Weather aside, Chicago offers many benefits to independent filmmakers

    Forget L.A. — Chicago is the place for independent filmmakers. Photo by 1′UP on Flickr, licensed under the Creative Commons

    Los Angeles has long been considered the place to be if you want to make movies. Conditioned by images of an idealized world with hard-working artists and enterprising studio executives, young filmmakers often set their hearts on Hollywood.

    However, with a competitive market and increasing costs of living, Los Angeles might not be the best place to live for many independent filmmakers. In fact, Northwestern students are lucky to have access to one of the great filmmaking cities in the world, the city of Chicago. In fact, MovieMaker Magazine recently named Chicago the number one city to live in as an independent filmmaker.

    The city of Chicago has many resources for the young filmmaker, including a convenient public transportation system and post-production resources, but as senior film students across the country prepare to graduate in a matter of months, only to enter the job market in a time of economic recession, there is a lot to consider as they choose where they want to live.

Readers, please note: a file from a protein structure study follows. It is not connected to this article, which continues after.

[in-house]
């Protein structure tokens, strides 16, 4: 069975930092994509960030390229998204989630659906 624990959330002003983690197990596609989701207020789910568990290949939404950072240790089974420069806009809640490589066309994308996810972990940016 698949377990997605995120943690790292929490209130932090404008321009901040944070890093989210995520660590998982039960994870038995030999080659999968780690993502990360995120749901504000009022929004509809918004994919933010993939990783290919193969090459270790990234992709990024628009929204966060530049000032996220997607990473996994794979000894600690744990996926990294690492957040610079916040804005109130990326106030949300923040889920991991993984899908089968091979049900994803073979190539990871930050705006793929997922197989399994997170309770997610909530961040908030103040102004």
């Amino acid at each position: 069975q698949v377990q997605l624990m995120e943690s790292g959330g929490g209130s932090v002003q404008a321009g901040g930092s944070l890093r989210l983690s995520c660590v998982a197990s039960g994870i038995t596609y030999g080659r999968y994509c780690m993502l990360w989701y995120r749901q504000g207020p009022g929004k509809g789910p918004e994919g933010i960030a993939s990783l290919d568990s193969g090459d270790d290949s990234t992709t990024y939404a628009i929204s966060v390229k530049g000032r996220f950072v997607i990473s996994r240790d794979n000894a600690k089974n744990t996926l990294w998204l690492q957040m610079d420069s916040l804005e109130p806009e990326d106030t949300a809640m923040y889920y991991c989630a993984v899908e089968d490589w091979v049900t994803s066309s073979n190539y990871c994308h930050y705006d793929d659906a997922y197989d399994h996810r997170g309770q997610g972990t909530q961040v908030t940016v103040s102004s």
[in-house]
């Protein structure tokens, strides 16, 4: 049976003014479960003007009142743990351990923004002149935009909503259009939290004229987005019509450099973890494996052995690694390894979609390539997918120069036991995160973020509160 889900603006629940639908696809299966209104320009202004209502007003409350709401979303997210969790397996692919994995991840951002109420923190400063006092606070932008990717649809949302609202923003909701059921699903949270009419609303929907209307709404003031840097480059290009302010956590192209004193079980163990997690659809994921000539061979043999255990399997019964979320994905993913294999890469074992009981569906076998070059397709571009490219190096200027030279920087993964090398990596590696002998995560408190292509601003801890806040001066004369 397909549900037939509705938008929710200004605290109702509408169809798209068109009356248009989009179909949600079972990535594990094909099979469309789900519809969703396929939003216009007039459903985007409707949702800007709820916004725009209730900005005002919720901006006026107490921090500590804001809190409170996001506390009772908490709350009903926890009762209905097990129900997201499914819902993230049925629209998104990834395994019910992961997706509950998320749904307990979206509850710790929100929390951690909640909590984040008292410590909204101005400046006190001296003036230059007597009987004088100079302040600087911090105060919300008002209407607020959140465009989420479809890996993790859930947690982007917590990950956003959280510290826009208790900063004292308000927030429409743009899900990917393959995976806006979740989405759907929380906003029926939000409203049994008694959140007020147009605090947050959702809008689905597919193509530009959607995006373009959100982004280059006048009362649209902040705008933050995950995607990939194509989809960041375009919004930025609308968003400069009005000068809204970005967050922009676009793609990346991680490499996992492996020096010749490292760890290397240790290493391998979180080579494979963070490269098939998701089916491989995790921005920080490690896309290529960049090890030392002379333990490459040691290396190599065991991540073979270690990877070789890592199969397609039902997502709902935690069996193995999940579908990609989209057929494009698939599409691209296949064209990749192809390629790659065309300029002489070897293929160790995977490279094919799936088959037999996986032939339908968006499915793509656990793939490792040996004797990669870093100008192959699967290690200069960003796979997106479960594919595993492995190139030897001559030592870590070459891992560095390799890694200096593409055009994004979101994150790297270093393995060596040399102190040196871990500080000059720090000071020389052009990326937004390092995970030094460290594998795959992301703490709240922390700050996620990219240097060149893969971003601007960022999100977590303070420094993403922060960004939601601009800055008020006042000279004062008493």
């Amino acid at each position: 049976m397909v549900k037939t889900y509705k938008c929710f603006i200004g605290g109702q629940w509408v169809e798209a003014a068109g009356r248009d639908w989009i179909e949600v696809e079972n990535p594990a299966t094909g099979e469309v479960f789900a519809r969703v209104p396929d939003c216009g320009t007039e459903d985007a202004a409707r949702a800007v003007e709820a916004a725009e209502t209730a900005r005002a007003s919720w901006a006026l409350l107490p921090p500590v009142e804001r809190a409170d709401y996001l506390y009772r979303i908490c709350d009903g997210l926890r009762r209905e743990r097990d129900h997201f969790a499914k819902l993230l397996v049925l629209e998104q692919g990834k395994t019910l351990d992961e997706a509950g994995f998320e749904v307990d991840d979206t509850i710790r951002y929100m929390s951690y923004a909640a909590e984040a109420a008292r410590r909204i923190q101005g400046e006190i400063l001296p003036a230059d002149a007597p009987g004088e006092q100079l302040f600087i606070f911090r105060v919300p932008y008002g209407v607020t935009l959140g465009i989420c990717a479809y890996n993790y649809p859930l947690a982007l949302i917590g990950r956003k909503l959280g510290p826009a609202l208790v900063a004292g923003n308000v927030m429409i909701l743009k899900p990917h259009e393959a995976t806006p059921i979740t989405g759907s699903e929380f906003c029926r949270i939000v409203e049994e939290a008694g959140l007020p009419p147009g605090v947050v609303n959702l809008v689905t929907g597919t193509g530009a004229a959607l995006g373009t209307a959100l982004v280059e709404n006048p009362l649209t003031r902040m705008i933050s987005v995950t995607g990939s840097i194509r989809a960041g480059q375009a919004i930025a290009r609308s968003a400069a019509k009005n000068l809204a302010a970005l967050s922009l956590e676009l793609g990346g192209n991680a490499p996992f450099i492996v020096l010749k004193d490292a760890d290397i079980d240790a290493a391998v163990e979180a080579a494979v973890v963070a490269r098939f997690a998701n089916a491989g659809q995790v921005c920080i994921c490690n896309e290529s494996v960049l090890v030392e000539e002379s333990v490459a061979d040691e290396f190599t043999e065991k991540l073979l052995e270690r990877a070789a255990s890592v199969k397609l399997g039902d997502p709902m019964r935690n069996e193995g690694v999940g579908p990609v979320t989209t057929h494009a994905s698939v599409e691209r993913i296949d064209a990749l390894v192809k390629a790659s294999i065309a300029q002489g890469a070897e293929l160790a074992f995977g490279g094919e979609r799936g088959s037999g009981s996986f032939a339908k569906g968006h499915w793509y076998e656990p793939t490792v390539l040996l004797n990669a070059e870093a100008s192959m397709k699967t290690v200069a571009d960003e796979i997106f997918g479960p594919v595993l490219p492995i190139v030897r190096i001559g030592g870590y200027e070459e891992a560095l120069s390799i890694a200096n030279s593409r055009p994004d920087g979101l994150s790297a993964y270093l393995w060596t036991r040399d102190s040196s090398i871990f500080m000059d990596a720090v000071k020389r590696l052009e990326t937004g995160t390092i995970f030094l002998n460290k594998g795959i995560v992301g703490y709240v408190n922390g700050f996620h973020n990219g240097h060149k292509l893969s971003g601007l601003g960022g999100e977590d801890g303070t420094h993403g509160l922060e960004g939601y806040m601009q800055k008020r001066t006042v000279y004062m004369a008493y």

Benefits of Chicago

    Communication junior Sara Katz-Scher said she does not agree with the magazine’s list. She said most of the independent filmmakers she knows live in New York, a city which has a lot to offer artists working in all mediums. New York has the added benefit of seeing film as “an extension of its tourism industry.”

    “Chicago doesn’t have that same kind of image as New York,” Katz-Scher said. “It’s developing one, but New York brings more to film than any other city in the country.”

    Although Chicago might not be as readily identified with filmmaking as Los Angeles and New York, the city has much to offer the independent filmmaker. According to Eric Patrick, assistant professor in the School of Communication, the city has “amazing energy” and a film community that is open to outsiders. Chicago also has its international film festival, the children’s film festival and the gay and lesbian film festival, just to name a few examples of outlets for filmmakers in the city.

    One independent filmmaker who has experienced some of the advantages of being in the city of Chicago is Joe Swanberg, director of the film Alexander the Last which will have its world premiere at the upcoming South by Southwest Film Festival. The affordable cost of living has allowed Swanberg to focus on his projects instead of having to take on additional jobs, and the friendliness of the city has made it easy for him to shoot without people giving him a difficult time.

    “Chicago happens to be a good fit for me,” Swanberg said. “I am thankful that I started out working in Chicago, where I had room to grow and find my own voice.”

    Northwestern students benefit from the resources of Chicago on a regular basis, going on field trips to see filmmaking taking place on a professional level. Alex Schwarm, a senior RTVF major, said Chicago’s advantages include film schools in the city and facilities like Filmworkers Club Chicago, where post-production, including color correction and compositing, takes place.